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Click on a State to learn more about Aboriginal language and culture in Australia

Northern Territory
Western Australia
Western Australia
South Australia
New South Wales
South Australia
South Australia

The first people to occupy the area now known as South Australia were Australian Aborigines. Their presence in northern Australia began around 40,000 to 60,000 years ago with the arrival of the first of their ancestors by land-bridge from what is now Indonesia. Their descendants moved south and, though never large in numbers, occupied all areas of Australia, including the future South Australia.

Evidence for human activity in South Australia dates back more than 65,000 years ago with ceremonial sites and rock art in the Flinders Ranges and flint mining activity and rock art in the Koonalda Cave on the Nullarbor Plain.[citation needed] In addition wooden spears and tools were made in an area now covered in peat bog in the South East. Kangaroo Island was inhabited long before the island was cut off by rising sea levels.

By the time immediately prior to the British conquest of Australia, there were a large number of distinct societies and language groups in what is now South Australia. It is possible to speak of at least two dominant cultures present in South Australia at the time of conquest, although there were many distinct societies within each of these cultures. The first was dubbed the "Lakes Group" by early anthropologists Elkin and Howitt. The "Lakes Group" culture stretches north of the Mount Lofty Ranges, up into the Flinders Ranges to around Lake Eyre, and across the Eyre Peninsula.


This cultural grouping spoke at least somewhat mutually intelligible languages, which are known collectively as Thura-Yura languages. They also shared rituals. The second major group was (and remains) the "Western Desert group", or the Western Desert cultural bloc. This group of cultures encapsulates the land north and west of Lake Eyre, and the land west of the Eyre Peninsula. It extends well beyond South Australia into Western Australia and the Northern Territory.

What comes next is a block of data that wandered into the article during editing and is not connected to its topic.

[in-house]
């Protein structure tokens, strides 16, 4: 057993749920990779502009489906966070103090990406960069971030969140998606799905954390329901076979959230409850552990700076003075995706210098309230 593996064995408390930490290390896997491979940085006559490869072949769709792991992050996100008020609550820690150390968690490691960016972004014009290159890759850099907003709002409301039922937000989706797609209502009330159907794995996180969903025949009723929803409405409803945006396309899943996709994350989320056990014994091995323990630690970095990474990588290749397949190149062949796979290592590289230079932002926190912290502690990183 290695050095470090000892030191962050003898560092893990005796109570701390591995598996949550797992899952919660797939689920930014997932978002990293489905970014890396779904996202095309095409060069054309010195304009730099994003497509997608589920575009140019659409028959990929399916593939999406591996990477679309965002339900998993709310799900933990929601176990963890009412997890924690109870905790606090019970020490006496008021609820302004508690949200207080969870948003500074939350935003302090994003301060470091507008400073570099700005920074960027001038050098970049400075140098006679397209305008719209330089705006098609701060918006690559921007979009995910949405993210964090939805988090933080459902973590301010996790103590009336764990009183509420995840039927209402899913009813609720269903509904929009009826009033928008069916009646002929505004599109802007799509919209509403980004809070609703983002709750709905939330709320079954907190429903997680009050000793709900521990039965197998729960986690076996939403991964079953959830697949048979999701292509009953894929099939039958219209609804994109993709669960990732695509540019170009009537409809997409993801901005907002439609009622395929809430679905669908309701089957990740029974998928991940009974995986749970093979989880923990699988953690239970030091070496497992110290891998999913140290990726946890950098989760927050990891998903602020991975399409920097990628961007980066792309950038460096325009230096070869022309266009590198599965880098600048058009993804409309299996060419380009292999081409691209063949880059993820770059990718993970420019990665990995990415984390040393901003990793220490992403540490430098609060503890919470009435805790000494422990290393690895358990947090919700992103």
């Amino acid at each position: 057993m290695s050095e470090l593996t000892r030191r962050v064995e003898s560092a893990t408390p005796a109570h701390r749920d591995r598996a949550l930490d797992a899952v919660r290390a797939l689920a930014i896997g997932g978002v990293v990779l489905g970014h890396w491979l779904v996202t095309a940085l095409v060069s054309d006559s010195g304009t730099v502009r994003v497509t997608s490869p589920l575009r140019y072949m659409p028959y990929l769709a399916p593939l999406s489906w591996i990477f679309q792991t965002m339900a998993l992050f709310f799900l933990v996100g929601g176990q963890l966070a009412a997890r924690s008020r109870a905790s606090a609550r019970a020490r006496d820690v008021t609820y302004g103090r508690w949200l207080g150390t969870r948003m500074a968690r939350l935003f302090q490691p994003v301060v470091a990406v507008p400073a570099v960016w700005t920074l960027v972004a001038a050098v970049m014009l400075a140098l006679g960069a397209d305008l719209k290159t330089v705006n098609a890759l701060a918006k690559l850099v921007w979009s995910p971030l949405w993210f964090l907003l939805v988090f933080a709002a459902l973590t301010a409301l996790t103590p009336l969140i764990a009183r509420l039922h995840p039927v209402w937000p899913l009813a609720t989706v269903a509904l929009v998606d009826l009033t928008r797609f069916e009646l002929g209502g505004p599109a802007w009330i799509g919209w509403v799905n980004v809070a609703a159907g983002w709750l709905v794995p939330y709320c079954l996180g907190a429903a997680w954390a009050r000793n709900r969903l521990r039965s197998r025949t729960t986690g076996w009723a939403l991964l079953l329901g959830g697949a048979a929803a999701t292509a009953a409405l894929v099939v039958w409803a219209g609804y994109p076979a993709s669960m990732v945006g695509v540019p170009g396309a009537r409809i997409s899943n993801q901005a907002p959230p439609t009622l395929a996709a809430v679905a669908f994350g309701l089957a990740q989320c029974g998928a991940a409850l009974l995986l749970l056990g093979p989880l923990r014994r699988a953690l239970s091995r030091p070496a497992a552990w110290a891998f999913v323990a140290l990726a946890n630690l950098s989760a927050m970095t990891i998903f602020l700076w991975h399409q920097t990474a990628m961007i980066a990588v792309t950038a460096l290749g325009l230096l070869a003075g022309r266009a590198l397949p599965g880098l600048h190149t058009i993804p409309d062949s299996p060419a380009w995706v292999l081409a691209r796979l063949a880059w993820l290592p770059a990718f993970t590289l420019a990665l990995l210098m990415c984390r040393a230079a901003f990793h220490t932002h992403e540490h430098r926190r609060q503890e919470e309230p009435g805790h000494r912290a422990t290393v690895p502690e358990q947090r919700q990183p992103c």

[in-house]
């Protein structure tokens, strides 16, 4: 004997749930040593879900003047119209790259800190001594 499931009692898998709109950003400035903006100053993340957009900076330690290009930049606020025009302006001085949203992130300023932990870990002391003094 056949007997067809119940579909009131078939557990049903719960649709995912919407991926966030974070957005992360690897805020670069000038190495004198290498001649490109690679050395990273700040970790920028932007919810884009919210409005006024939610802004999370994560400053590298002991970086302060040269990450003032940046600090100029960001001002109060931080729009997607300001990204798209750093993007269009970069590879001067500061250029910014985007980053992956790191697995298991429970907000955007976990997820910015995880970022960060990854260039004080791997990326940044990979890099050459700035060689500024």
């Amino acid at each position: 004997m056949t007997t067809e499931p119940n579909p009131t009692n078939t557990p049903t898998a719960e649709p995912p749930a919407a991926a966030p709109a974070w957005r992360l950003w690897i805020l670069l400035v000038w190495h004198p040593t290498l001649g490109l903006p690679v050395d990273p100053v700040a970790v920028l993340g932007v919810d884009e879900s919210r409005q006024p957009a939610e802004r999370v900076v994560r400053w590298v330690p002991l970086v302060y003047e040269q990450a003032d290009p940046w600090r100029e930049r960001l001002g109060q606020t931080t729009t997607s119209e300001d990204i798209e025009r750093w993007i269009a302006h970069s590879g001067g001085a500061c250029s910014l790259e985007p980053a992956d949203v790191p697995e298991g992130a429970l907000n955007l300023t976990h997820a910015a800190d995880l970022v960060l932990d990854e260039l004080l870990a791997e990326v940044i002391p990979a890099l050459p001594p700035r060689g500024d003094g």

The Western Desert cultures speak largely mutually intelligible languages, so much so that some linguists believe the separate languages should be called dialects of a wider "Western Desert language". These languages are among the healthiest Aboriginal languages in modern Australia, including Pitjantjatjara and Yankunytjatjara. Many other cultures existed in South Australia at this time that do not fit neatly into the above groupings, such as the various societies that had been established along the River Murray, as well as the Ngarrindjeri of the Coorong and Lake Alexandrina area, and the various societies that existed to the southeast.

South Australian Aboriginal Language Groups


The Adnyamathanha, or Adynyamathanha, (pronounced /ˈɑːdnjəˌmʌdənə/) are an Indigenous Australian people from the Flinders RangesAdnyamathanha is also the name of their traditional language. The Adnyamathanha are made up of the Kuyani, Wailpi, Yadliaura, Pilatapa and Pangkala, which are the traditional groups of the Northern Flinders Ranges and (with the Kokatha) the areas around Lake Torrens. The name Adnyamathanha means "rock people" and is a term referring to the Lakes Culture societies living in that area. They share a common identity, which they get from their ancestors, this common bond is their language and culture which is known as Yura Muda.


The Dieri is an Australian Aboriginal group and (now extinct) language from the South Australian desert—specifically Cooper and Leigh Creek, Lake Howitt, and Lake Hope, Lake Gregory and Clayton River and low country north of Mount Freeling. The Dieri protested the Marree Man geoglyph, saying that it had caused them harm and was exploiting their Dreamtime stories.


The Kaurna people have traditional lands in and around the Adelaide Plains. The people lived in independent family structures in defined territories called pangkarra. The Kuarna performed circumcision as an initiatory right and were the southernmost community to do so. The last surviving speaker of Kaurna as a mother-tongue died in 1931.

Maralinga Tjarutja